Israeli officials will object to restoration of Iran deal in D.C. visit
Israeli Prime Minister Benjamin Netanyahu has instructed the delegation traveling to Washington, D.C. next week for strategic talks on Iran to stress their objection to a U.S. return to the 2015 nuclear deal and to refuse to discuss its contents, Israeli officials say.
Why it matters: That position is similar to the one Israel took in the year before the 2015 nuclear deal was announced, which led to a rift between the Israeli government and the Obama administration. History could now repeat itself.
- Netanyahu's stance was criticized at the time by many in the Israeli defense establishment as being counterproductive.
Driving the news: Senior Israeli national security officials will descend on Washington next week for talks on Iran. They include national security adviser Meir Ben-Shabbat, Israel Defense Forces Chief of Staff Gen. Aviv Kochavi, military intelligence chief Tamir Hayman and Mossad director Yossi Cohen.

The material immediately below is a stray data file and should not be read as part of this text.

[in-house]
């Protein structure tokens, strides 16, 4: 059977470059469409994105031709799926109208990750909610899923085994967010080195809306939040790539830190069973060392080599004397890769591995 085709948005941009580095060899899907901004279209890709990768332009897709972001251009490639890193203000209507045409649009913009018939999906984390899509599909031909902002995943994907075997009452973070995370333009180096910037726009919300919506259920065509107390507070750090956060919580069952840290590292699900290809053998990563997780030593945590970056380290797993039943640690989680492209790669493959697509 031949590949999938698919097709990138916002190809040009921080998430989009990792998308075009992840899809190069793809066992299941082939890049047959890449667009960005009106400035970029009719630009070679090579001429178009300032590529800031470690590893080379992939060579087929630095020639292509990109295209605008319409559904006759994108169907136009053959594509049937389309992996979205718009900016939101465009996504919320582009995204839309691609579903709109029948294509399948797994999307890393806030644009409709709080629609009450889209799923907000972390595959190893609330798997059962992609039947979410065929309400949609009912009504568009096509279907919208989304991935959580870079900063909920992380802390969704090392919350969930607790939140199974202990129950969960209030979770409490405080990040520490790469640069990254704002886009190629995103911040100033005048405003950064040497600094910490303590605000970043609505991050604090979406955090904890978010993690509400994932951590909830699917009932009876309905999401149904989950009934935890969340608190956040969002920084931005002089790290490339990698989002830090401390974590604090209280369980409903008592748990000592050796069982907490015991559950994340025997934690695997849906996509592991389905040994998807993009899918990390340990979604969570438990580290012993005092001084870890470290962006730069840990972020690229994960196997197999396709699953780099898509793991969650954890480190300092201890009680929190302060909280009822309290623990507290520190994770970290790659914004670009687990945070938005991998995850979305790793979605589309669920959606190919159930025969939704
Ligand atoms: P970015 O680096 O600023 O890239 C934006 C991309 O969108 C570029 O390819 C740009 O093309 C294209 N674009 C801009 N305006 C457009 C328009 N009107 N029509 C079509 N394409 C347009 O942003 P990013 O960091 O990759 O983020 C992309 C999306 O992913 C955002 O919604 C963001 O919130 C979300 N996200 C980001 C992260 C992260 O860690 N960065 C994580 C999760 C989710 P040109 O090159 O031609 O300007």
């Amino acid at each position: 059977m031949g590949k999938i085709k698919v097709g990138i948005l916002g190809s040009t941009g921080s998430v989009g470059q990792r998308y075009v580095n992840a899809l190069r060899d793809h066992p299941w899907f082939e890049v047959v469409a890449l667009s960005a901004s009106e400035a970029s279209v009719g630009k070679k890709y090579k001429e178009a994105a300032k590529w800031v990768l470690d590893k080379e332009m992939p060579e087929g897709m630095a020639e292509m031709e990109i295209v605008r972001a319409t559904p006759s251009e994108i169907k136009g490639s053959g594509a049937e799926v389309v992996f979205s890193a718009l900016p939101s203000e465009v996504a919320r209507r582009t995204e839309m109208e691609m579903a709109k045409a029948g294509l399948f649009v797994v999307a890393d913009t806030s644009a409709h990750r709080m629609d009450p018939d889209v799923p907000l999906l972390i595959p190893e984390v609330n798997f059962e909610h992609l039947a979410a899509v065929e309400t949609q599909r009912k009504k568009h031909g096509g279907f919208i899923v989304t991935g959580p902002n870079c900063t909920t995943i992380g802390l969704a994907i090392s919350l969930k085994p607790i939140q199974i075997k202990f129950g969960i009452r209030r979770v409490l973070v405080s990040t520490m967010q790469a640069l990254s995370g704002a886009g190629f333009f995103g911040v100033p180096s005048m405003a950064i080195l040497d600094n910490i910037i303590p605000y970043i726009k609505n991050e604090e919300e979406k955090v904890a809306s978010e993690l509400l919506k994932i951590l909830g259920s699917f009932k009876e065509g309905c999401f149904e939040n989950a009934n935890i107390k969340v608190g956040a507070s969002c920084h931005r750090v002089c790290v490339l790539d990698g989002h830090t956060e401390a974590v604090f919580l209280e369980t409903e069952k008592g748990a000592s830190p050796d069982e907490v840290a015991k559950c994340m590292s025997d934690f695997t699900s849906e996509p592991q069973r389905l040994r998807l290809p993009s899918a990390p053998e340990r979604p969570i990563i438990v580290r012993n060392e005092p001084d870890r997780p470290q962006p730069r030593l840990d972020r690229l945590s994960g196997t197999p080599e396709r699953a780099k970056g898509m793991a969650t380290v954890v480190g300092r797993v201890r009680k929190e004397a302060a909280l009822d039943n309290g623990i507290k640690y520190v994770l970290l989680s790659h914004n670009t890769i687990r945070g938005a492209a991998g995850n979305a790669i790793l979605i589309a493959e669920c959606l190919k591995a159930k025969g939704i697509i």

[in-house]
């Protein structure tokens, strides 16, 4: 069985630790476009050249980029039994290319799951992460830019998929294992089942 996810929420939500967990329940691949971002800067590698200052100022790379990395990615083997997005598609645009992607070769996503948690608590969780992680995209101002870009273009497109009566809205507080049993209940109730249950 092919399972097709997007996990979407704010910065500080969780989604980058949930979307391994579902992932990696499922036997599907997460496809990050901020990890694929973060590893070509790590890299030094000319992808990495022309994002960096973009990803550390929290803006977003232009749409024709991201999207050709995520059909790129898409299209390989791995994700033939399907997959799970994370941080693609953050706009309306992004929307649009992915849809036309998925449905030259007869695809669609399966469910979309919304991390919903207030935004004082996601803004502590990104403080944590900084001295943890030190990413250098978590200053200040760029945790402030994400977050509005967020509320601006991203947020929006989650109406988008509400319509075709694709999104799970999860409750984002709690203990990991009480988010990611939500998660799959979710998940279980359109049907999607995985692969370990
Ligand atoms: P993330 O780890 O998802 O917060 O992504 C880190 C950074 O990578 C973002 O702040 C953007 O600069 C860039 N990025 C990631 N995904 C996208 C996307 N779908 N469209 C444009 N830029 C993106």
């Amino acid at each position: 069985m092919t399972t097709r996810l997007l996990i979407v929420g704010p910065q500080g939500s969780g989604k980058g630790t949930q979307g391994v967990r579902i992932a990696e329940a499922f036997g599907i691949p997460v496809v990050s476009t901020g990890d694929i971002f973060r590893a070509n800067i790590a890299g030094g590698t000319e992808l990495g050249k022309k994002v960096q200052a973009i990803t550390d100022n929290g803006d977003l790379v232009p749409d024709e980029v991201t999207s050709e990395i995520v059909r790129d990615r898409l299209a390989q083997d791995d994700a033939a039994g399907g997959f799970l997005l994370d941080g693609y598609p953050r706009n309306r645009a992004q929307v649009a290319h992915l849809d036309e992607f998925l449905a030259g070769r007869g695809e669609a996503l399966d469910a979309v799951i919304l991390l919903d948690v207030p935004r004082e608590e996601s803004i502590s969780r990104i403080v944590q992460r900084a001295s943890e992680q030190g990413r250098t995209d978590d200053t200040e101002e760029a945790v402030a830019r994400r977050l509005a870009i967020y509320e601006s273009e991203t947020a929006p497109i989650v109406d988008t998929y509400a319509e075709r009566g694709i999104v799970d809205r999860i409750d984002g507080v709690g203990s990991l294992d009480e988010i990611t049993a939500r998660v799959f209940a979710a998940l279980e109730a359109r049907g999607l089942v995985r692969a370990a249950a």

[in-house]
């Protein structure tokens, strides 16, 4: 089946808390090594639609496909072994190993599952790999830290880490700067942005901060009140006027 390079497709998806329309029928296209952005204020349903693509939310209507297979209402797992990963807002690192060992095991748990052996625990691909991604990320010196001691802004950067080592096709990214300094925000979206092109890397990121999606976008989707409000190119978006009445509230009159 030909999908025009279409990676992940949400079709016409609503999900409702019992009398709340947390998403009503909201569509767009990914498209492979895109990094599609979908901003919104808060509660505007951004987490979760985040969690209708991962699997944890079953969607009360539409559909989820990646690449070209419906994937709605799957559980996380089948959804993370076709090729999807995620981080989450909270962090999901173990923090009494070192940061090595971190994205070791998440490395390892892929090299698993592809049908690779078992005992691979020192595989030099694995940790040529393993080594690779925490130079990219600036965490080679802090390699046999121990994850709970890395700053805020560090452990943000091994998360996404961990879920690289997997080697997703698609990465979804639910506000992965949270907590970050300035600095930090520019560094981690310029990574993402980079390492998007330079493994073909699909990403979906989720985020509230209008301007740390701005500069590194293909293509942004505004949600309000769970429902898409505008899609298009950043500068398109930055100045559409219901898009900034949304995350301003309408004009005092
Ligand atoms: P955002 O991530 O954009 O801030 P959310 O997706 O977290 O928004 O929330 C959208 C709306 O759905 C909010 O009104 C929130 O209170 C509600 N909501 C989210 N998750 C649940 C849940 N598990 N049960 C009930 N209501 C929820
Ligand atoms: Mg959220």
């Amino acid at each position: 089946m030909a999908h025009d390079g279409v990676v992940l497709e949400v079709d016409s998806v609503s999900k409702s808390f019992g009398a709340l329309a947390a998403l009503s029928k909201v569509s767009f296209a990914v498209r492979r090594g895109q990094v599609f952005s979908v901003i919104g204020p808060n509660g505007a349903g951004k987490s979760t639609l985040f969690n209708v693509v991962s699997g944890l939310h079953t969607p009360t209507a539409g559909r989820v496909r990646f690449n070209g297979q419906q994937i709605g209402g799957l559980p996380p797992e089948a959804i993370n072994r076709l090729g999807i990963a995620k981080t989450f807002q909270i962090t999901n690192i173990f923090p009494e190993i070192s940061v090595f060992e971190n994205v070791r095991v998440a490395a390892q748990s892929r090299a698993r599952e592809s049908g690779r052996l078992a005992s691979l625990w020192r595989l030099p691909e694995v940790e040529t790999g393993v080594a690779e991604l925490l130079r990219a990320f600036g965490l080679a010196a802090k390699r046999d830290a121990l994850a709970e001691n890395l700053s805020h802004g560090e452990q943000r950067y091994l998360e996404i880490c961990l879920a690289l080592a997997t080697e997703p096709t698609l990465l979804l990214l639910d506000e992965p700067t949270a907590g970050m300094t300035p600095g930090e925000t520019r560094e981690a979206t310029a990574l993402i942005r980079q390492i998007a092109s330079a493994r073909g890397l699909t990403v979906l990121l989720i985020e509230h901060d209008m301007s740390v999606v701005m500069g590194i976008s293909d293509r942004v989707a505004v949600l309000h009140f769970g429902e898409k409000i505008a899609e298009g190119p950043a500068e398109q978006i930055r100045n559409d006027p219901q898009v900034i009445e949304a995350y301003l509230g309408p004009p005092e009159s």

- Netanyahu convened a meeting on Thursday with those officials, Minister of Defense Benny Gantz and Foreign Minister Gabi Ashkenazi to discuss the policies that will be presented in Washington.
- The decision at the end of the meeting was to stress that a return to the deal would put Israel in danger, and to otherwise decline to discuss the talks in Vienna, an Israeli official said.
- During the meeting on Thursday, Netanyahu stressed that Israel is not a party to the nuclear deal and is therefore not bound by it in any way.
- Netanyahu said Israel will act only according to its national security interests, but will maintain its freedom of operation against Iran in the region.
What’s next: Netanyahu, Gantz and Ashkenazi decided that Israel would be willing to discuss the parameters of a “longer and stronger” nuclear deal in the future, if the U.S. and other world powers decide to go in that direction, per Israeli officials.